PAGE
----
Two key strategies were instrumental for the success of the project: first, to deliver dance sessions in the context of a residential program developed by a local NGO with many years of experience, and second, to use the participants’ social networks to congregate people. Thanks to the local support networks that I developed once in the country, I was able to reach out to one-hundred Nicaraguans living in vulnerable conditions.
The dance workshops played an important role in making people feel they had a safe place that was kind and caring towards them. One 60-year-old Nicaraguan woman reflected: “It [the session] took me out of the world of conflict I’m living in, and I passed to another one, a gentler one… a nicer one… Because of the impact of what I lived through… I said this to you… that I needed multiple sessions… to improve a little…” Another Nicaraguan woman, aged 29 years, expressed: “These techniques that you have taught us through
these spaces have helped us a lot. I have dedicated time for myself, I managed to sleep for five hours at night, something I haven’t done in more than a year. I feel that my body needed it…” As participants learnt to relax using mindful movement, they started to experience new ways of thinking about their situation. A human rights activist that joined my workshops shared that, despite the difficult times their country was going through, she realised that they deserved to enjoy life and look after themselves.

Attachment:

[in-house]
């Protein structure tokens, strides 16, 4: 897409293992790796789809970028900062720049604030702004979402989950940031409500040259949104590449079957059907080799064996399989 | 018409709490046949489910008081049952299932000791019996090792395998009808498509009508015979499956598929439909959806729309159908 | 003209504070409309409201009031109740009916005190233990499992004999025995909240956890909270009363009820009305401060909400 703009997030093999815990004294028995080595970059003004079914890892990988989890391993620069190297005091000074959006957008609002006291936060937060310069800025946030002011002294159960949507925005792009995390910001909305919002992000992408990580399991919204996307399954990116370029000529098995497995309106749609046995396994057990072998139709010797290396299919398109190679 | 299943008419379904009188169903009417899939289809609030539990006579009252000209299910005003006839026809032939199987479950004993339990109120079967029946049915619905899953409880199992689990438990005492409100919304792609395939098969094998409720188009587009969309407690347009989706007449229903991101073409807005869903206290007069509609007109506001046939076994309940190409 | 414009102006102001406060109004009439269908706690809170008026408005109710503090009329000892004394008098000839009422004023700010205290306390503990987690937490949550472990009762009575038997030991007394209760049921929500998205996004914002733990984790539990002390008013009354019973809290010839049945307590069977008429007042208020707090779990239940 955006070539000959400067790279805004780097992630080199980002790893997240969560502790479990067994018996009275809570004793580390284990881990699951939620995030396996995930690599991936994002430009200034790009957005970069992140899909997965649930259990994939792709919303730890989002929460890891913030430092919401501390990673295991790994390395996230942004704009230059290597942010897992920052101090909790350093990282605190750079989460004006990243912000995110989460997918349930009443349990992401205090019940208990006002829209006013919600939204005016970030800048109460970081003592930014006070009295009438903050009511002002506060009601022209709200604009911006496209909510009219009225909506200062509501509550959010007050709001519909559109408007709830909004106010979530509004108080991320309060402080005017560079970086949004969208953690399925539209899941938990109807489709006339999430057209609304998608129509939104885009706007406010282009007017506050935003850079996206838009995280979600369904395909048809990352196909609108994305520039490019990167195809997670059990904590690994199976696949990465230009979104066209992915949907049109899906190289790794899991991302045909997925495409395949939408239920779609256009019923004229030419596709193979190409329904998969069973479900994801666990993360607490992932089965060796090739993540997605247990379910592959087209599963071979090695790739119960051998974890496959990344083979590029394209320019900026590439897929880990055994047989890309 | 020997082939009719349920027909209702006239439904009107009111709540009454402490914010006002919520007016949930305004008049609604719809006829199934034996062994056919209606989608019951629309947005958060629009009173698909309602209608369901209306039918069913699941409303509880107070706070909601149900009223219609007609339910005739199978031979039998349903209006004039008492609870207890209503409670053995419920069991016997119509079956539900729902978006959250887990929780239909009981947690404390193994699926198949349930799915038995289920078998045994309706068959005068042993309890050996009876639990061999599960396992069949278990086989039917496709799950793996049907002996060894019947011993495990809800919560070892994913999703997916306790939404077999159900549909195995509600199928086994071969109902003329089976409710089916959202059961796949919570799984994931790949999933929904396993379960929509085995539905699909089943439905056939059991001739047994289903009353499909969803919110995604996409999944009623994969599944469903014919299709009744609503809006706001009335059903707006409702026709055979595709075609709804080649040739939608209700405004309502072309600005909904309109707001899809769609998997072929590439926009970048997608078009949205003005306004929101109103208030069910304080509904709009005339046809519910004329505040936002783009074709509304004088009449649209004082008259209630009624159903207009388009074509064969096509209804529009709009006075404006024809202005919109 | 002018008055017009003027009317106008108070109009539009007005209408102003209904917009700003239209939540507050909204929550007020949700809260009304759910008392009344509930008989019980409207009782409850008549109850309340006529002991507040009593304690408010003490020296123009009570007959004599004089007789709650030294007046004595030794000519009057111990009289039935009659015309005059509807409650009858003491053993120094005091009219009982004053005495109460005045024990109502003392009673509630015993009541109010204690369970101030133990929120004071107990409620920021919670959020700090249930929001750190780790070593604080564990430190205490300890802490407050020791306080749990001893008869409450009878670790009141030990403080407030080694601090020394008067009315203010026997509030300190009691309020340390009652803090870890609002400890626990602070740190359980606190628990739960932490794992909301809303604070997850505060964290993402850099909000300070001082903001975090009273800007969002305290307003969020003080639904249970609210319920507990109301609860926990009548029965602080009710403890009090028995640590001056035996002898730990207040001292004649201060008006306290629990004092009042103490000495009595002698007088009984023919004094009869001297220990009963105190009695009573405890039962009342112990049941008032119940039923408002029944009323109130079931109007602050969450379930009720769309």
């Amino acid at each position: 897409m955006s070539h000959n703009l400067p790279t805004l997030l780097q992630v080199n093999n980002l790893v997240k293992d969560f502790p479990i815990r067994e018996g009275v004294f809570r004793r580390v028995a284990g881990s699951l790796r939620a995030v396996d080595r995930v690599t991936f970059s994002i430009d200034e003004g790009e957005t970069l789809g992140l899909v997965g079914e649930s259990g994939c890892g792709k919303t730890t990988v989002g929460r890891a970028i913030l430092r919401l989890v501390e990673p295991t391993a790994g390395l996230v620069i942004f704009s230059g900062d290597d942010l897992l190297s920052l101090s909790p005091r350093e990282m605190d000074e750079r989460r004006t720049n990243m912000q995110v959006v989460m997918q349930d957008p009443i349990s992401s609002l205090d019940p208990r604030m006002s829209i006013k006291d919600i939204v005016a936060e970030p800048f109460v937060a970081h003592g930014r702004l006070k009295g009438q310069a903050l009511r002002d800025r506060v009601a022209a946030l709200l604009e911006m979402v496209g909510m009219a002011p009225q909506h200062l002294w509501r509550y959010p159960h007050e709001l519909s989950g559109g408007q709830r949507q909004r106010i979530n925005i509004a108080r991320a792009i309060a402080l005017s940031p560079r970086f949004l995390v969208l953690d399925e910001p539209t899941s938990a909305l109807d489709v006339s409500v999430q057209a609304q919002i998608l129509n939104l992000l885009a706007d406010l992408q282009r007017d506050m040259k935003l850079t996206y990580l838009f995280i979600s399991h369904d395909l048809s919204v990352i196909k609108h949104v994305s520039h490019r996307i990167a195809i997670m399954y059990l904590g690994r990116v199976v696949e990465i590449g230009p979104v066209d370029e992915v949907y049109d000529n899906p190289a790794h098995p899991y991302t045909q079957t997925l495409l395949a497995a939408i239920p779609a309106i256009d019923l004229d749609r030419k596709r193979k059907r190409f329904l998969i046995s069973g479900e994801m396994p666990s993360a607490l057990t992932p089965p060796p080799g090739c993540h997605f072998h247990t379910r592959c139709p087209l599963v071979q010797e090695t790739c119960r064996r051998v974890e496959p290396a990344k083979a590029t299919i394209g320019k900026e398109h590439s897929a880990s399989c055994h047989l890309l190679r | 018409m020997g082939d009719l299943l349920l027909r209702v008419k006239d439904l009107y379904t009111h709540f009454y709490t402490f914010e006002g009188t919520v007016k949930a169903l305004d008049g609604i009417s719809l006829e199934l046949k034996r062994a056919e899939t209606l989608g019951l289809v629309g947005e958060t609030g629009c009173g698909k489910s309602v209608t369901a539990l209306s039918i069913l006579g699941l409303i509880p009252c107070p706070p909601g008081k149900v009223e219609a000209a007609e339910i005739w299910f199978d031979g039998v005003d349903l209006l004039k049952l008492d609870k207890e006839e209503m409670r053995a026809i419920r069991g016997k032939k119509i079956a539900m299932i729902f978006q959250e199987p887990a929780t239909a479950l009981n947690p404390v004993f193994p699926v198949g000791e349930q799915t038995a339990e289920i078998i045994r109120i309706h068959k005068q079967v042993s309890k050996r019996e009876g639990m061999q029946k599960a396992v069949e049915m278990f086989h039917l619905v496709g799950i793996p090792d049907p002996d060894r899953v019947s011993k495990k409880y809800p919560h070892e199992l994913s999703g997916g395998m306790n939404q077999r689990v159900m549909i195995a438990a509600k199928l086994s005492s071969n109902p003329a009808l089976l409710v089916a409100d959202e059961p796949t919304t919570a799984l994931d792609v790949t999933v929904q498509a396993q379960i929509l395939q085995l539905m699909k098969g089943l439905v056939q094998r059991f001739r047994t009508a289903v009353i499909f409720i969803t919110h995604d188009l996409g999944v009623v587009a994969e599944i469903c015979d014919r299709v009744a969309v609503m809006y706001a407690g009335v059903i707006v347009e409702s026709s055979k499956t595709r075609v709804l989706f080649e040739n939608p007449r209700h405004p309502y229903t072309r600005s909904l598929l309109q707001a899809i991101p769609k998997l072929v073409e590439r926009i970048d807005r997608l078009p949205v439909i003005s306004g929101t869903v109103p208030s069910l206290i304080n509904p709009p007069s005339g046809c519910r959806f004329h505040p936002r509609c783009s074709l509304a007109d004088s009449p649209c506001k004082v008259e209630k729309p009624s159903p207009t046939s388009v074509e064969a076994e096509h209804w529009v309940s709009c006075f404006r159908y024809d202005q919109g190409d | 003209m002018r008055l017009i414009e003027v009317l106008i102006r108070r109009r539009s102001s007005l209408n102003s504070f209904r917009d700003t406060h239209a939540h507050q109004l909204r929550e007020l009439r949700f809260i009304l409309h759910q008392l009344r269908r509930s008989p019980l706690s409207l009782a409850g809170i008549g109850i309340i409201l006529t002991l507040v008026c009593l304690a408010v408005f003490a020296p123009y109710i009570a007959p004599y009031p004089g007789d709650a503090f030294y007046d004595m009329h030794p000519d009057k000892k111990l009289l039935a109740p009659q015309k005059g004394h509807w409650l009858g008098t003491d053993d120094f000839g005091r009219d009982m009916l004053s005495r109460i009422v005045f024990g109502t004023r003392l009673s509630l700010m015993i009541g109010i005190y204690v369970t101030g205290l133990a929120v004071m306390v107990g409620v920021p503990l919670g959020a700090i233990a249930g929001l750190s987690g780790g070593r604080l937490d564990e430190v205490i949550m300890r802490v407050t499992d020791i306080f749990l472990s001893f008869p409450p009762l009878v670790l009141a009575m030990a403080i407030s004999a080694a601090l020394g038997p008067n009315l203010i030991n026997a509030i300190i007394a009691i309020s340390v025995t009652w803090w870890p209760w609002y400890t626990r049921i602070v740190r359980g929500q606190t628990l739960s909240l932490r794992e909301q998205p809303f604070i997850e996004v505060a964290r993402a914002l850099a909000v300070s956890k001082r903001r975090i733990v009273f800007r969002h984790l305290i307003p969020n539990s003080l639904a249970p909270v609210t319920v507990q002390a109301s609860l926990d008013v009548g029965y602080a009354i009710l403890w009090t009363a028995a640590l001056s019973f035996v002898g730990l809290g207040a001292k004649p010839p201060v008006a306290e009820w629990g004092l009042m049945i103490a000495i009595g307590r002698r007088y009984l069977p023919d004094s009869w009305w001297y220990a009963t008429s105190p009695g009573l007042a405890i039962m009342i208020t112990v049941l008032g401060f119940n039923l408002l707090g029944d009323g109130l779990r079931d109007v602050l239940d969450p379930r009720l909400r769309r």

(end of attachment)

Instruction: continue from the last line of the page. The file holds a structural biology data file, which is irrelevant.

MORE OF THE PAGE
This project led me to expand my practice as an artist and educator. It was a reaffirmation of the powerful tools we have in dance and somatic practices for supporting communities suffering from the loss and pain caused by violence. Dance can impact upon the affective traces of their painful journey in a holistic and humanistic way. I experienced the importance of bringing the body to the forefront of social transformation, not only at times of peace but at all stages of violent and political conflict. From contemplating both the courage and the trauma of people looking for refuge, I learnt that while borders separate places of danger from places of safety, the trauma impinging on their bodies comes from the entire journey of forced migration. I learnt from their reflections that dance workshops created a compassionate place for them, free from the stress of their difficult reality.
(1) The Higginson Leadership Award (Queen’s University Belfast) supports enterprising activities or ventures overseas which demonstrate initiative and the ability to inspire or act as a role model for others.
This project was possible thanks to the financial support of the Higginson Leadership Award, the in-kind support of Micaela Hierro Dori (Cultura Democrática), Edipcia Dubón (Diálogo de Muejeres por la Democracia), SOS Nicaragua, the film students of the Universidad de Costa Rica: Aarón Guerrero Suazo (producer), Mar Castro Navarro (design and production assistant), Camila Naranjo Díaz (photography), and the artistic collaboration of Martin Devek.